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How business intelligence can enhance your practice’s performance and client services

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If you’re a practice manager who’s aware of the intrinsic value of business data, it’s likely you know about the hoo-ha surrounding business intelligence.

You can most probably recite the promises of greater business visibility and the reassurances that a better view into your practice data will help it thrive.

But by the time you’ve finished reading this, you’ll be able to go beyond the generic business visibility line.

You’ll understand why business intelligence is such a buzz term, where it can truly make an impact in your practice, and how you can overcome the challenges many encounter in adopting it.

Ready to get to the nitty gritty of business intelligence? Let’s get right into it.

What’s the big deal with business intelligence?

Over the past decade or so, ‘business intelligence’ has become synonymous with data-driven business management.

It’s a term that most software providers and retailers use to draw people in, with promises of valuable insight and visibility into your practice.

But why are these insights so necessary nowadays, and why is it so important to have that visibility you’re constantly told you need?

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An increased need for faster, better decisions

Clients are becoming increasingly demanding. According to Sage research, 87% of accountants believe clients expect more flexibility and better service levels, without an increase in their rates.[1]

Your practice’s survival depends on it being agile enough to deliver the service level clients expect.

This includes rapidly identifying and addressing problems within your practice, as well as taking advantage of any opportunities that come up.

Therefore, the need for better, faster and more fact-based decisions is more relevant than ever before.

In the midst of these increasingly competitive market conditions, business intelligence promises to provide you with the depth of insight you need to carry out these decisions.

According to a survey by professional services firm Accenture, 89% of business leaders believe business intelligence and the big data associated with it will revolutionise business operations much like the internet did a few decades ago.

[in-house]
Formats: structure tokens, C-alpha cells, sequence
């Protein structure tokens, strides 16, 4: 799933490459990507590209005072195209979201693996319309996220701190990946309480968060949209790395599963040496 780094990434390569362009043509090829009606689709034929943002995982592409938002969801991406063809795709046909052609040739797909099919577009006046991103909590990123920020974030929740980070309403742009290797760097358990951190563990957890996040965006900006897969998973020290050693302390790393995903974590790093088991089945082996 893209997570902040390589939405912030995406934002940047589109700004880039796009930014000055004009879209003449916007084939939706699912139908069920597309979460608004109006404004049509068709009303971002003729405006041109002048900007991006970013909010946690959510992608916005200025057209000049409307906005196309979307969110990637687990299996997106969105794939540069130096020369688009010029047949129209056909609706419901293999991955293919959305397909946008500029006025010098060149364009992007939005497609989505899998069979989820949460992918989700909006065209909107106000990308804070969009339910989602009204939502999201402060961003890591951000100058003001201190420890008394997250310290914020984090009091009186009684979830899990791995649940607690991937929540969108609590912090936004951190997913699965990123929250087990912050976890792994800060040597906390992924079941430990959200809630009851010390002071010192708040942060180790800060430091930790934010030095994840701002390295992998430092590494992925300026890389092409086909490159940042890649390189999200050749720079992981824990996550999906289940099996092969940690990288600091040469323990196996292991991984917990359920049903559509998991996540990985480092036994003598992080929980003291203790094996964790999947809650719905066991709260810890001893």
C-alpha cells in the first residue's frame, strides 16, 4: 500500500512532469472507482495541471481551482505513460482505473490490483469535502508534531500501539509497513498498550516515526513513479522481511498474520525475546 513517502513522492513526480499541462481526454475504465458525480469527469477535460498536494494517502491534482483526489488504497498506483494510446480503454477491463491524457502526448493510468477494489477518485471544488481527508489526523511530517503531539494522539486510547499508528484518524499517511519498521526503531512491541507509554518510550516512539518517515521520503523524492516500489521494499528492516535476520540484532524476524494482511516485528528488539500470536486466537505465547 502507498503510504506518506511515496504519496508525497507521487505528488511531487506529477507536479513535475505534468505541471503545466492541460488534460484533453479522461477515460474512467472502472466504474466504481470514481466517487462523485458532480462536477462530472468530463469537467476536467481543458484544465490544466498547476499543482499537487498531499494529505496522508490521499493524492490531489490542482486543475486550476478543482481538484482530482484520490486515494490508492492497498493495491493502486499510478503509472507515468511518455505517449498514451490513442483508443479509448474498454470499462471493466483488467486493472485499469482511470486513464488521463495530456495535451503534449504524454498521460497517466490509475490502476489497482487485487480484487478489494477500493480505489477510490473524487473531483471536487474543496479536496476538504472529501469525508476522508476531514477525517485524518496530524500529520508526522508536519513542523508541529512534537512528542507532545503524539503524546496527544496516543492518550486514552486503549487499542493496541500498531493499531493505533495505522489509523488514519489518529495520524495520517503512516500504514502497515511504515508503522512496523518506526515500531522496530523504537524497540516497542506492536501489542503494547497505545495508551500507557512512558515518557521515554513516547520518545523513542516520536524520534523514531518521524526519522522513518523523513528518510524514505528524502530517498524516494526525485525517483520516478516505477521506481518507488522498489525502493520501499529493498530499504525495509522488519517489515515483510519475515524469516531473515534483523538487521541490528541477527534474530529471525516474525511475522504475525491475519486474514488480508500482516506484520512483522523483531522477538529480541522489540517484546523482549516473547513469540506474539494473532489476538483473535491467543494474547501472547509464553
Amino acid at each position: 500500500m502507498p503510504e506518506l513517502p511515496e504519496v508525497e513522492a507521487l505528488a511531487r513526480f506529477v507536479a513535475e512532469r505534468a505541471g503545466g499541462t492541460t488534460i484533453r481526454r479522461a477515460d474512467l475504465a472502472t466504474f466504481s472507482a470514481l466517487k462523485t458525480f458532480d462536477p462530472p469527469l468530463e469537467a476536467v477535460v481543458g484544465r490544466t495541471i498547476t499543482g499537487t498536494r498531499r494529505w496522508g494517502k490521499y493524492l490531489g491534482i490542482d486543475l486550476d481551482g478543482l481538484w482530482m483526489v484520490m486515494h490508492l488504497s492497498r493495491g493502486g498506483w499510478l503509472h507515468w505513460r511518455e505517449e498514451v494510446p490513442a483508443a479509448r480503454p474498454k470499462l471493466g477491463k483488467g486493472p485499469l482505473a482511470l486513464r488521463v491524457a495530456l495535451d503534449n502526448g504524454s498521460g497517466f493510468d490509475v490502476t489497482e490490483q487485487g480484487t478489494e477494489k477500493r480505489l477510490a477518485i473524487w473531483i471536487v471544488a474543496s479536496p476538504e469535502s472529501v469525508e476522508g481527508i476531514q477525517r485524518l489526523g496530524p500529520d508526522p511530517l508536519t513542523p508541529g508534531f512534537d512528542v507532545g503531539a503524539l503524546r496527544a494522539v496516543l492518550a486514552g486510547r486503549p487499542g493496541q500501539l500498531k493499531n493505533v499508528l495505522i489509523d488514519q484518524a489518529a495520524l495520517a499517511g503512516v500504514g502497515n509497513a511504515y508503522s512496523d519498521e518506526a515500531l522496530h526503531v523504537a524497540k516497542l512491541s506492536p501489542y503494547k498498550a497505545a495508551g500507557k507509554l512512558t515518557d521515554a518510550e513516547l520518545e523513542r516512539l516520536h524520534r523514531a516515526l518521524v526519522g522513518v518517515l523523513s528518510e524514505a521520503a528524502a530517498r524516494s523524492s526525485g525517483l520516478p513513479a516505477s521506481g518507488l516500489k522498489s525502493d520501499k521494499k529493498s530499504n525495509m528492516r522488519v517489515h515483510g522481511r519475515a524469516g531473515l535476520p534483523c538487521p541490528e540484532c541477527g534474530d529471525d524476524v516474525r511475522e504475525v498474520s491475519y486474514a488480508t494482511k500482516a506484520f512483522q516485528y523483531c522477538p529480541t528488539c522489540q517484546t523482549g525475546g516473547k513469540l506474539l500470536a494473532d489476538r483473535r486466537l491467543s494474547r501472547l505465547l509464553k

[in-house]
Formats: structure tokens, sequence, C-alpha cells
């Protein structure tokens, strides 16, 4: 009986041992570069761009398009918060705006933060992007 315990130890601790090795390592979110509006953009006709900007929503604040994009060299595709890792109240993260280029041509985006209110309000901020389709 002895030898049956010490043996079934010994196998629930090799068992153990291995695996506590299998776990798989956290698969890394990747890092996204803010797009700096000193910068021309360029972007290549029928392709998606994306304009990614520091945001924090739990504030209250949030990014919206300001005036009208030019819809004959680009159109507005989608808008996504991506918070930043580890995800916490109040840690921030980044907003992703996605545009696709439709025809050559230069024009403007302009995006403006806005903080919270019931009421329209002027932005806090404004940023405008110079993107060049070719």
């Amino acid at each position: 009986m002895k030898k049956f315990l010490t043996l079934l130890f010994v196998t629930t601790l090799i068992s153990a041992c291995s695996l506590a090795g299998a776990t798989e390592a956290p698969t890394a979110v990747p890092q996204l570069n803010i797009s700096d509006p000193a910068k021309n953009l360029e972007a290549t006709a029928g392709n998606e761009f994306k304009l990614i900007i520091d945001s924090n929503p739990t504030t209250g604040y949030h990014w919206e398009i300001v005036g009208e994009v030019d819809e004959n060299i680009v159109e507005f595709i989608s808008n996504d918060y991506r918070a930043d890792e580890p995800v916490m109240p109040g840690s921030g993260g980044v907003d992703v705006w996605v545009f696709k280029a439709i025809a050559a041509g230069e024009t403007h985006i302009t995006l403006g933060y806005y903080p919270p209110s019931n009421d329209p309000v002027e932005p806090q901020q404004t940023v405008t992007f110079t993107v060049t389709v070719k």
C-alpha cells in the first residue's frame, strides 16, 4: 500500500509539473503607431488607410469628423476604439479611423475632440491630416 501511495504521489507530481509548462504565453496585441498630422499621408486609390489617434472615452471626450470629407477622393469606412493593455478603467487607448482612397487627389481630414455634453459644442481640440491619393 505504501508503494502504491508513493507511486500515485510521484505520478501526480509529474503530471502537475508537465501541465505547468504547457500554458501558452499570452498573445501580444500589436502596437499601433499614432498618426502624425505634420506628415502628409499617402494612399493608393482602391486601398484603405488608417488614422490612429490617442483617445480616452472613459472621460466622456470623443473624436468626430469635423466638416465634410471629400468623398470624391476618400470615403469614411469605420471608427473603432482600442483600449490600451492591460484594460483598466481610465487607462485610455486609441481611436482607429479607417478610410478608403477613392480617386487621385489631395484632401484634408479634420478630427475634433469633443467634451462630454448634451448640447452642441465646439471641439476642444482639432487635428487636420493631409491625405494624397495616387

What’s more, just over 70% of those leaders also believe businesses that are slow to adopt the technology may struggle to compete in the years ahead.

Availability of data and affordability of new technology

Thanks to a flood of ever more affordable technological advances over the past decade, many practices are constantly collecting and processing enormous amounts of data in small amounts of time.

The huge strides made by these new technologies (from both a hardware and software perspective) are also reflected in their pricing models, leading to a continuously reduced cost in the ownership and use of such systems.

In addition to all-out ownership models that often involve large, upfront costs and fees, there are also software as a service (SaaS) vendors that offer the opportunity to rent business intelligence solutions through the cloud for a more affordable, regular fee.

Three reasons why your practice may not have jumped on board

Despite the advantages of adopting business intelligence, you still might be hesitant to jump on the bandwagon. Here, we address a few concerns you may have:

1. A resistance to the management culture shift

Evolving from a traditional management style that had to rely more on intuition to a more contemporary one backed up by newly available data-based evidence can be a disruptive process.